Allam isn't the first foreign correspondent this year to be pregnant in Iraq. Deborah Haynes from The Times of London paved the way, giving birth to a boy. Nada Bakri from the The New York Times was in her eighth month of pregnancy when she left to give birth a few months ago, also to a boy.

In a room festooned with blue bunting, Allam reflects on covering a war while pregnant.

"The reactions started to change when my belly got bigger and definitely with the military. I spent most of the first trimester here. I was at the Iranian border, I was on a Chinook, I was on a Blackhawk, no problem. Second I start showing, they took one look at me and said we're not putting you on a Blackhawk," Allam says.

Despite the legions of women that have covered conflicts, whenever a female war correspondent is profiled the phrase "one of the few women to have made their name as a conflict reporter" constantly creeps in. It creates a false impression that we are the few. Editors these days are as likely to send a woman correspondent into combat as a man.

Among the guests at the baby shower: Liz Sly, veteran reporter from the Los Angeles Times; Jane Arraf who has been in Iraq since before the war and now reports for The Christian Science Monitor; and Leila Fadel from The Washington Post.

There are so many others. Since the war started, dozens of women have been sent to cover this conflict. It's been our choice, but for many of us, home and family have had to be parked at the blast wall gates.

Allam says she has been criticized for working in a war zone while pregnant.

"Yes, it's dangerous, yes, I am responsible for another life, but I don't see how it's that much different than a man who comes here while his wife is pregnant at home. You are still putting a parent at risk, you are still putting your child's future at risk," she says.

Of course, Iraqi women give birth in the country everyday, and that has its own challenges and difficulties. But Fadel of The Washington Post says a special sisterhood developed among women correspondents.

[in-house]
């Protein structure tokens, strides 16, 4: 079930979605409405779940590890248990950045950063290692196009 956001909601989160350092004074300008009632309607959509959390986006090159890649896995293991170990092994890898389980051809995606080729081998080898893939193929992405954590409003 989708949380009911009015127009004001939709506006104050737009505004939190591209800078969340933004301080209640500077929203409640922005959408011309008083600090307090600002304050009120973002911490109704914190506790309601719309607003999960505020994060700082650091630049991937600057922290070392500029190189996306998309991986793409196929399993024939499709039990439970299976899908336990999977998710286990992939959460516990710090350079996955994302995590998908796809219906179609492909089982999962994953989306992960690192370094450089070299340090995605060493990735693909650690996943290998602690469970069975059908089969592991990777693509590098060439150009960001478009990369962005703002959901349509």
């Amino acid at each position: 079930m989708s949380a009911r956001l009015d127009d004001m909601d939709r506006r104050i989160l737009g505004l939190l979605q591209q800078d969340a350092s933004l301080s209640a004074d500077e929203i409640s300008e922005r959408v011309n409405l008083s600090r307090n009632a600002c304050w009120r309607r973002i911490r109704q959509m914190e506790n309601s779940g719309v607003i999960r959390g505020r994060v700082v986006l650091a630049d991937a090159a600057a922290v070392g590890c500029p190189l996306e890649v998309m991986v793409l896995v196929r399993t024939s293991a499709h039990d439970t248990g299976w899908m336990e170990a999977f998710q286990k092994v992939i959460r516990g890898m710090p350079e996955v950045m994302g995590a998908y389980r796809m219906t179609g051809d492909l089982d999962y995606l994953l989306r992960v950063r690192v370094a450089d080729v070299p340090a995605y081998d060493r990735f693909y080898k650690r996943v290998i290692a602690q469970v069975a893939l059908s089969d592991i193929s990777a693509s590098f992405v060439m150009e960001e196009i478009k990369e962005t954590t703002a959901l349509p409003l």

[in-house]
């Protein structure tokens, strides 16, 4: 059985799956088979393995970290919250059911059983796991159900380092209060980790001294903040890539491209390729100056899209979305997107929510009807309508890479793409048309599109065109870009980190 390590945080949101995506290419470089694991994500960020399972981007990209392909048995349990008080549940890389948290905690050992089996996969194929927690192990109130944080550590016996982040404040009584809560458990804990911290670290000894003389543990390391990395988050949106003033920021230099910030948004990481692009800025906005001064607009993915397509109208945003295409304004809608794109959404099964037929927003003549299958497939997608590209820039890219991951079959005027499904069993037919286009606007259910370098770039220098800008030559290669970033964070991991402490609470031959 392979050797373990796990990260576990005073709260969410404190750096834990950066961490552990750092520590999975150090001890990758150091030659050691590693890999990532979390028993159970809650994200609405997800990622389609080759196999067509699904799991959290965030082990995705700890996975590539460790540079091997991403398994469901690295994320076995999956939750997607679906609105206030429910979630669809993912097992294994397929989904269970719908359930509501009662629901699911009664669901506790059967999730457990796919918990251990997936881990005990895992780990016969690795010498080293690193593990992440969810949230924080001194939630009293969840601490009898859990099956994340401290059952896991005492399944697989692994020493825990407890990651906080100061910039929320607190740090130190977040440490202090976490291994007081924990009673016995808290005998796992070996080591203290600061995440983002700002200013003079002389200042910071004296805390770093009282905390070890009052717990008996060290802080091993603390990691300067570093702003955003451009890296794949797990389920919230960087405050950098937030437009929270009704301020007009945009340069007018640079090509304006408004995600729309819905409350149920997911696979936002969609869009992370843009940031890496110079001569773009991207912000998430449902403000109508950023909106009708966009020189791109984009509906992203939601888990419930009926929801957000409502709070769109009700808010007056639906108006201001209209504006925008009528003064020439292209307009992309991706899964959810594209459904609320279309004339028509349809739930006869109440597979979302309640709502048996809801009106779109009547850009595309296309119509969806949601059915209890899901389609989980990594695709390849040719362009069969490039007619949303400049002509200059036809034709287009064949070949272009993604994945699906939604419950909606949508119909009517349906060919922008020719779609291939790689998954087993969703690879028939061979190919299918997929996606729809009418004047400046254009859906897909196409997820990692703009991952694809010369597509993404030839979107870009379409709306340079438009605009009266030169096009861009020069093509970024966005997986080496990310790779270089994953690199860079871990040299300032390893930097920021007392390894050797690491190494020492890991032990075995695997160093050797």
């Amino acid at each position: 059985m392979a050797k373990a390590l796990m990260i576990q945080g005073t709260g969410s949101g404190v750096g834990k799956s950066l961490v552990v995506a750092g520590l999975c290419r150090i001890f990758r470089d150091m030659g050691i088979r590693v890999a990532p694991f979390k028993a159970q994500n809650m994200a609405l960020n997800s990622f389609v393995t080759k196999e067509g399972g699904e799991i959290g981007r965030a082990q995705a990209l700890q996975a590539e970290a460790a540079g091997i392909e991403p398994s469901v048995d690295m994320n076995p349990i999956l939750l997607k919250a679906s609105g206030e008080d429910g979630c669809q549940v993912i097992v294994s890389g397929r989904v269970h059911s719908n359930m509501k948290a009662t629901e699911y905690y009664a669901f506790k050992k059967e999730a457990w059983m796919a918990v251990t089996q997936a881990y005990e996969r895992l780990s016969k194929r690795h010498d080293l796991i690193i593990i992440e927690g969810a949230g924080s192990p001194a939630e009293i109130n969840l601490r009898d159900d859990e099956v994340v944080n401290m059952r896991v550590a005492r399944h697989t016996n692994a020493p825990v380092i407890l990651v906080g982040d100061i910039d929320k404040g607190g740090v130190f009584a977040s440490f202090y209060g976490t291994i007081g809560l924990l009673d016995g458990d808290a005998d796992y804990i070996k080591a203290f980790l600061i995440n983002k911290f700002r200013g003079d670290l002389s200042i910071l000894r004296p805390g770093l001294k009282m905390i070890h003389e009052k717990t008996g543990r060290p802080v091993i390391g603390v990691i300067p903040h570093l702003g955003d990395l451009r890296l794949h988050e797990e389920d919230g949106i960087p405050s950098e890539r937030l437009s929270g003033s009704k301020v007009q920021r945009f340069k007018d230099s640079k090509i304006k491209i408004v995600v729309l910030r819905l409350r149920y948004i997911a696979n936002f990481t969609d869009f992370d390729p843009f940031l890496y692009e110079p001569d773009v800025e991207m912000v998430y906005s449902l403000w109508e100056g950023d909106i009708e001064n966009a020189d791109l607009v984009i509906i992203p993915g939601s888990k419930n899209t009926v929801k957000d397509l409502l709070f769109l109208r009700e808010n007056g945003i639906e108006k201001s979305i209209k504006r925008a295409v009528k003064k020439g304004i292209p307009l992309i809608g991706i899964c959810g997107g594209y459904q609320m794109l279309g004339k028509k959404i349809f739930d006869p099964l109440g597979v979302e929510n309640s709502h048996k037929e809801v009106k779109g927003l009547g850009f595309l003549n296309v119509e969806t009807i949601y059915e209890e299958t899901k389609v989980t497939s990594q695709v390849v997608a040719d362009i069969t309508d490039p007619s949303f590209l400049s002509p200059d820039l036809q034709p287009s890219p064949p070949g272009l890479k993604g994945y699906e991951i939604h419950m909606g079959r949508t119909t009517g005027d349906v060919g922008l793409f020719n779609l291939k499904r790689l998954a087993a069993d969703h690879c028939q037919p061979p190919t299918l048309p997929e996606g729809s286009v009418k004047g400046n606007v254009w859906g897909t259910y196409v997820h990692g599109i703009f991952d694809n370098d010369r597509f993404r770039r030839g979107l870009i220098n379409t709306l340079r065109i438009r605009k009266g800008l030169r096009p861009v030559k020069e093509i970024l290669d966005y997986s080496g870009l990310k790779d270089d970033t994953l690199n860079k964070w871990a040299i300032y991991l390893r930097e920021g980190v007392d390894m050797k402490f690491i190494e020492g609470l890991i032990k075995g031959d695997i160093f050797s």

"You sort of bonded over being married to your job, and it's really an exciting thing to be able to celebrate somebody who's been able to not only be an excellent war correspondent, but also is married to a really wonderful person and is about to have her baby, and five months pregnant, she's still coming here," she says.

And she says she thinks it's important for Allam's son to know what his mother did before he was born.

"I threw this baby shower for her because [Iraq] has been a part of her life since 2003 as a person. So now she's going to have this memory for her son," Fadel says.

As she looks around the room, Allam gets teary eyed.

"I hope to come back. Everybody keeps asking me, when are you going to come back, are you going to come back? And I say, see you in a year," she says, laughing. "Don't tell my husband that, though."

Source

July is Cord Blood Awareness Month

July has been designated Cord Blood Awareness Month by the National Health Information Center and a society of the American Hospital Association, with the goal of educating others about the medical value of cord blood stem cells. To recognize the occasion, throughout the month The Stem Cell Source will be highlighting useful information and resources for parents who want to learn more about cord blood banking.

While awareness of the medical value of cord blood stem cells is on the rise, the need for more education remains. According to a 2006 study published in the Journal of Reproductive Medicine, three out of four expectant mothers who have heard of cord blood banking consider themselves minimally informed.